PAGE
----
It’s been called “the canary in the coal mine”: testing raw sewage for traces of the COVID-19 can help track the disease’s circulation in a community—often well before the official case count is available.
Feces produced by humans infected with SARS-CoV-2 contains traces of the virus’s genetic matter, even if the individual is not showing symptoms. And since a region’s wastewater is essentially a sample of its entire population’s waste, testing it for traces of the novel coronavirus can help monitor and track the disease’s spread.
Over the last few months, wastewater operators from Miami to San Diego have been collecting raw influent samples and sending them off to labs like Biobot Analytics, which specializes in sewage analysis. While wastewater operators should make use of appropriate PPE and follow all safety protocols when handling waste, by the time the virus reaches treatment plants the particles are no longer infectious. Moreover, there have been no confirmed reports of the virus spreading from feces to a person.
Information in the Sewers
While the process is still in development, early results indicate that wastewater testing could resolve some of the challenges presented by current clinical testing methods. Because individuals may be infectious for as long as two weeks before showing symptoms, and some may never experience symptoms at all, official case counts tend to lag well behind the virus’s spread. In addition, some people experience only mild symptoms and do not seek out a test, or cannot be tested for financial, geographic or test availability reasons. Wastewater samples, however, are not subject to such limitations.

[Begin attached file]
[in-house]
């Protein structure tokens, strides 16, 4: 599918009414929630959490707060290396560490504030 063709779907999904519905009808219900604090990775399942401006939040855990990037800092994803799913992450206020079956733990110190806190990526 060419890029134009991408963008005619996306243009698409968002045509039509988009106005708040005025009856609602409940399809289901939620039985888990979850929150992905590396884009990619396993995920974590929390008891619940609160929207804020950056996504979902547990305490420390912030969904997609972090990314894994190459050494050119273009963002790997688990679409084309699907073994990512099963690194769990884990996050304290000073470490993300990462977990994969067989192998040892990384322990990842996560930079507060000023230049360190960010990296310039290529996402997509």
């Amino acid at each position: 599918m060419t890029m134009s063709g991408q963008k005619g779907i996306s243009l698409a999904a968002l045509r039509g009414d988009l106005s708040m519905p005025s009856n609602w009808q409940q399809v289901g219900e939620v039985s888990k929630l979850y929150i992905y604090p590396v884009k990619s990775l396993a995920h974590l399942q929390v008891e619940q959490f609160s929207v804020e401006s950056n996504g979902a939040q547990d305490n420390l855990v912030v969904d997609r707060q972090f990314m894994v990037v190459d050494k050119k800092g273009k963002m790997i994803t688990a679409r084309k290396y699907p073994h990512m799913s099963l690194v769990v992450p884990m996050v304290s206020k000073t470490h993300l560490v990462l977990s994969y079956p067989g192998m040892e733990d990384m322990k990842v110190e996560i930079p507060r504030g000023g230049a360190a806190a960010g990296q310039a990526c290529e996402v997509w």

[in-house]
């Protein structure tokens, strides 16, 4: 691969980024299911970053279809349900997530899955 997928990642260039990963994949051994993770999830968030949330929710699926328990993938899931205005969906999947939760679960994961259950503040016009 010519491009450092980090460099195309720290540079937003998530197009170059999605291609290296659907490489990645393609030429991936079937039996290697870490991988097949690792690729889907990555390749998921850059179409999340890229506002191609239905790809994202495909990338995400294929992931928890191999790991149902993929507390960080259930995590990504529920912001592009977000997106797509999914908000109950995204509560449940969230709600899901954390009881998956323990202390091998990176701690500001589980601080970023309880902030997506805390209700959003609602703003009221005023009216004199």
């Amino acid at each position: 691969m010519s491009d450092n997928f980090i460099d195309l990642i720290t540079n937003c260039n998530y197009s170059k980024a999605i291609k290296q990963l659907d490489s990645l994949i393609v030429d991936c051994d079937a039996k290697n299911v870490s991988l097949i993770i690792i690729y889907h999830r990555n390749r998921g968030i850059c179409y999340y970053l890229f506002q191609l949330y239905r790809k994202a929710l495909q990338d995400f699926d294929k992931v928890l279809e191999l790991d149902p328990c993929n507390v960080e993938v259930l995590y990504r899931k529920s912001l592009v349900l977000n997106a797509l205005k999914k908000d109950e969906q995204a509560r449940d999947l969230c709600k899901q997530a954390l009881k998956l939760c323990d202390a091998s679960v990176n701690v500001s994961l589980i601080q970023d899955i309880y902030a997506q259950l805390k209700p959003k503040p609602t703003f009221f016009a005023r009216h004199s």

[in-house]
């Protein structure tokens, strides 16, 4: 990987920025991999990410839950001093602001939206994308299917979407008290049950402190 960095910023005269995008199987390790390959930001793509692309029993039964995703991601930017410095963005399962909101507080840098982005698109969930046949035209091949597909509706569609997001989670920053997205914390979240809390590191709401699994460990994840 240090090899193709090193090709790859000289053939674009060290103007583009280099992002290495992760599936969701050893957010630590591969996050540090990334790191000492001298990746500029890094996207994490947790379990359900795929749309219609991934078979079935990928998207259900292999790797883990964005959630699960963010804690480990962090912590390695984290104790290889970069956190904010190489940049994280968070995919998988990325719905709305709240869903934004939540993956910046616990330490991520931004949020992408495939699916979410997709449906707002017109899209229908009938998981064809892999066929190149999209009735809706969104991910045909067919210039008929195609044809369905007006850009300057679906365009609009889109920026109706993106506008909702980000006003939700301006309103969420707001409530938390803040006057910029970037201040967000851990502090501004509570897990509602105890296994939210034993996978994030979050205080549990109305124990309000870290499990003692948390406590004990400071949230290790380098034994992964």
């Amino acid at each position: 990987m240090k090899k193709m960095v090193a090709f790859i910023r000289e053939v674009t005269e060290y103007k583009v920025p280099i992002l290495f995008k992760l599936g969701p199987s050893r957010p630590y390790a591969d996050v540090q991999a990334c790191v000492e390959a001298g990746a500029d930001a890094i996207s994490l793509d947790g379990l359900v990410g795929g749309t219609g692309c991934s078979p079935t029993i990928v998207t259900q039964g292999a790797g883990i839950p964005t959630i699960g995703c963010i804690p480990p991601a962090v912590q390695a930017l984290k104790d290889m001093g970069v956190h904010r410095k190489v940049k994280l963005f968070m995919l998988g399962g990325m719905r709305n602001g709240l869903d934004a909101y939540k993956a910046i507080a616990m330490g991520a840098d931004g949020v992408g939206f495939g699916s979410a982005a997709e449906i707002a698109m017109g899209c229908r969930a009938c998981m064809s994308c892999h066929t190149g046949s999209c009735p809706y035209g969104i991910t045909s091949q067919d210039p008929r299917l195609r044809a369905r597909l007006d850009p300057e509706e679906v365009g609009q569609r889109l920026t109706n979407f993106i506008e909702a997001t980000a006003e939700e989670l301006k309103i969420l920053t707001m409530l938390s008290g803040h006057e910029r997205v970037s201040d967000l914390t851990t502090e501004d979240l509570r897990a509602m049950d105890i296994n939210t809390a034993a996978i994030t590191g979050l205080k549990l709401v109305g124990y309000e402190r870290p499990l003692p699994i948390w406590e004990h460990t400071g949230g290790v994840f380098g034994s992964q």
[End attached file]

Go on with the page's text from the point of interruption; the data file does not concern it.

Researchers in New Haven, Connecticut found that their wastewater results were “a seven-day leading indicator ahead of compiled COVID-19 testing data and led local hospital admissions data by three days.” That is, the amount of virus in sewer sludge goes up about a week before case counts do, and three days before hospitalizations increase. This sort of “early warning” could be crucial to stopping outbreaks early. Likewise, when Missoula, Montana reported zero new cases of COVID-19 in a four week span, the community’s wastewater test results backed up the virus’s absence.
Wastewater testing also has the potential to be used to track more narrow segments of the populations. Experts have proposed collecting samples at various points along the wastewater system to help pinpoint surges in at-risk neighborhoods or at major employers. And while wastewater testing is not without its costs, it is much easier and less expensive to test a community’s collective sewage than to conduct individual tests on an entire population.
A Public Health Resource
Similar methods have been used successfully to track a range of public health crises. Scientists have been tracking and informing responses to the opiate epidemic using wastewater testing for several years now. And a sewage surveillance system in Israel flagged a rare polio outbreak in 2013, allowing public health experts to halt the spread and vaccinate at-risk communities before any of the infected experienced major symptoms.
And as communities move towards reopening in the wake of the COVID-19 outbreak, leaders are tasked with protecting the lives and livelihoods of millions. Making the right decisions—when to reopen, where, and how—requires reliable data about the disease. Wastewater, and the unique public health insights it can offer, may help save lives.
As communities fine-tune this testing tool and identify new ways to assess the virus’s presence in specific locations, they’ll be relying on robust sewer system mapping and detailed design knowledge. Discover how WinCan can augment GIS data with detailed inspection reporting with a free demo: